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HS2: Conveyor network will do work of one million lorries carrying material dug up for high-speed railway

Conveyors stretching nearly two miles will move material dug up to make way for HS2, the company behind the high-speed railway has said, removing the need for one million lorry journeys.

The 1.7 mile-long network was switched on by Huw Merriman, the HS2 minister, at the project’s Old Oak Common station site in west London on Wednesday.

The controversial construction project was scaled back last year, with the government confirming the eastern leg of HS2 will no longer go all the way to Leeds and will instead stop in the East Midlands near Nottingham.

It has been beset by delays and rising costs, with some estimates putting the total price at more than £100bn.

The conveyor system will move more than five million tonnes of material excavated from three locations in the area to a logistics hub at Willesden Euro Terminal.

Freight trains will then transport the waste to three destinations: Barrington in Cambridgeshire, Cliffe in Kent and Rugby in Warwickshire.

It will be used to fill empty space for projects such as new housing developments.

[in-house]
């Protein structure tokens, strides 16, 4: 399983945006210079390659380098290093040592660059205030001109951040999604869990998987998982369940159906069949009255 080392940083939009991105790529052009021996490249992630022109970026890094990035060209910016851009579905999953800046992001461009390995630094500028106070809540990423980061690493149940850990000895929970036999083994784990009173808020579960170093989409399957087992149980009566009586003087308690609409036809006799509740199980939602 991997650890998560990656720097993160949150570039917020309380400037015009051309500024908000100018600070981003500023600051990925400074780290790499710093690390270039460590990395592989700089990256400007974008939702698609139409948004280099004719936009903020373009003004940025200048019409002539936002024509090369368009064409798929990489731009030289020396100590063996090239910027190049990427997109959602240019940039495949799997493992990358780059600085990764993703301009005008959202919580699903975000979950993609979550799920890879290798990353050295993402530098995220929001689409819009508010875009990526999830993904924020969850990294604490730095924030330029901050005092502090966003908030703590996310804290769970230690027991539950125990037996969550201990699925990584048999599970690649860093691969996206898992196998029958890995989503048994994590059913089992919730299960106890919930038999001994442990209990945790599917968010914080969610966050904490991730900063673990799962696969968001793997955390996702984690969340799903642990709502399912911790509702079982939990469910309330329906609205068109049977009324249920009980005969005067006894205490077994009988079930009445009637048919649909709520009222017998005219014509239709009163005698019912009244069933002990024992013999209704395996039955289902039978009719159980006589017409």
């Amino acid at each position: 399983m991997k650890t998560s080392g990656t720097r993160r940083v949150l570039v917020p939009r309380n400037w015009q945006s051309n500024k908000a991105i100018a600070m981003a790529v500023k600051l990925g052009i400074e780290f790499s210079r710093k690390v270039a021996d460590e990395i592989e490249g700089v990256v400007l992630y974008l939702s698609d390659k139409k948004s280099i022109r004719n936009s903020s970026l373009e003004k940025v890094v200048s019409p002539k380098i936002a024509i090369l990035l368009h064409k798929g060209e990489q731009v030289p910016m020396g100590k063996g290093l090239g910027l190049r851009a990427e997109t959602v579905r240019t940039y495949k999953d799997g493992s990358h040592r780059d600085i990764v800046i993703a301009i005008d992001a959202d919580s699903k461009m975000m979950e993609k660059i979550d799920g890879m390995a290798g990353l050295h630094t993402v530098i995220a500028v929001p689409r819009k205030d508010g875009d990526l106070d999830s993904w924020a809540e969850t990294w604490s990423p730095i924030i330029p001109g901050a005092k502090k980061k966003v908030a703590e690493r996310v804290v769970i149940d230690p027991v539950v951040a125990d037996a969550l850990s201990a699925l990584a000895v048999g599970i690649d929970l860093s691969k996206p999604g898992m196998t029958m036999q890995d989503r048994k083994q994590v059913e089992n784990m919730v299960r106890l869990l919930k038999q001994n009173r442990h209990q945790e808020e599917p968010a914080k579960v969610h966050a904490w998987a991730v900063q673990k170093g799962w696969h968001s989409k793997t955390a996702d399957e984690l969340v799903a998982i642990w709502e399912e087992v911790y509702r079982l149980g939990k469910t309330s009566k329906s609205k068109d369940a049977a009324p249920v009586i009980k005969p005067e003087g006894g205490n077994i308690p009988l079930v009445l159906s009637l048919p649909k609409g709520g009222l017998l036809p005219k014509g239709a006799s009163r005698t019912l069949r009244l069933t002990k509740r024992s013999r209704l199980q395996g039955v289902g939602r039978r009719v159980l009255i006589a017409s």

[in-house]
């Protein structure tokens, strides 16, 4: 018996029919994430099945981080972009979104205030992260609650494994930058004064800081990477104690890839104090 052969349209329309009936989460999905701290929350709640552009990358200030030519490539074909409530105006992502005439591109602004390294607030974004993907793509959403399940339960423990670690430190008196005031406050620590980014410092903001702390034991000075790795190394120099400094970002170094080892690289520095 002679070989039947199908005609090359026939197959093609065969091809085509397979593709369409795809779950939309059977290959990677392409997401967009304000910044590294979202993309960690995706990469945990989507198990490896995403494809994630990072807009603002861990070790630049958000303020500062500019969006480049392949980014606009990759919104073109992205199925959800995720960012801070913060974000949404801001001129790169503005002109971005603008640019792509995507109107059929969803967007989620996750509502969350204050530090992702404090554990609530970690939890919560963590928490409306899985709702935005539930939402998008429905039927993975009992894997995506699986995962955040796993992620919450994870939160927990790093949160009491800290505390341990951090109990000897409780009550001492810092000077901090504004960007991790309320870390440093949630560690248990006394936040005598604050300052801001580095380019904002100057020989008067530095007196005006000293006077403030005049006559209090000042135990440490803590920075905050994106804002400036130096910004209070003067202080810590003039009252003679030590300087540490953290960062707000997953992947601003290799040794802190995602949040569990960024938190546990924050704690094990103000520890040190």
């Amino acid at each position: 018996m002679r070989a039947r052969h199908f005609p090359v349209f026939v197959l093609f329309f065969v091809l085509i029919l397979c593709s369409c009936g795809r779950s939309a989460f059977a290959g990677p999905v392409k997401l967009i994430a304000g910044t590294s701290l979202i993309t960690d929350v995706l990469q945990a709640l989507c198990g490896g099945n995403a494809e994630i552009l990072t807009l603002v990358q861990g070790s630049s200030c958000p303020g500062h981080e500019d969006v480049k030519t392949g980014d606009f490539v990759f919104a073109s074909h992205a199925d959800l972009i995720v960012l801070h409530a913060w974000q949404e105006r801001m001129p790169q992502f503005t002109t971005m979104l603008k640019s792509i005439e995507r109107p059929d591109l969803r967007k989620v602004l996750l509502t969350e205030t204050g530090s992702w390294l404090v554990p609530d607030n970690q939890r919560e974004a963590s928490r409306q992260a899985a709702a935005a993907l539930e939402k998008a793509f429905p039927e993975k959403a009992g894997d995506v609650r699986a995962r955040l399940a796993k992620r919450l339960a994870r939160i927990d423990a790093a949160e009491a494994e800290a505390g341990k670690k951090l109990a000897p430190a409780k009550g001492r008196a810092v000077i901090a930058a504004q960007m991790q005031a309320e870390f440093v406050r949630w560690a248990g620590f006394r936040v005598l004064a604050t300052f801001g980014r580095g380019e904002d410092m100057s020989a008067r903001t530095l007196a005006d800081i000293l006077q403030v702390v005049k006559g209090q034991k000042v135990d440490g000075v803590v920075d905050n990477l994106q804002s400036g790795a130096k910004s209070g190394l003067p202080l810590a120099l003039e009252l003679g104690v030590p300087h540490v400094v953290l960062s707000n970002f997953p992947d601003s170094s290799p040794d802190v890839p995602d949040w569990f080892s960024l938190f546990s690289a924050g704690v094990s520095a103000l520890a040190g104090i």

Mr Merriman said: “It was a pleasure to launch this truly remarkable conveyor system at Old Oak Common and see how impressive it is in action, as it brings us one step closer to our goal of delivering a cleaner transport network.

“These conveyors are just one way in which HS2 is transforming the future of construction, by keeping the impact on the environment and local community to a minimum while driving growth across the country.”

Undated HS2 handout photo of the conveyor at Old Oak Common in west London being constructed. Issue date: Tuesday November 22, 2022.

Lee Holmes, HS2 Ltd’s stations client director, said: “The launch of our conveyor system in west London is yet another important progress milestone for HS2 Ltd.

“This impressive network of conveyors means we are able to significantly reduce the impact of construction on the local area.

“Momentum on HS2 continues to build as the project nears peak construction, and systems like these conveyors are just one of the ways we are working to reduce carbon emissions in construction.”


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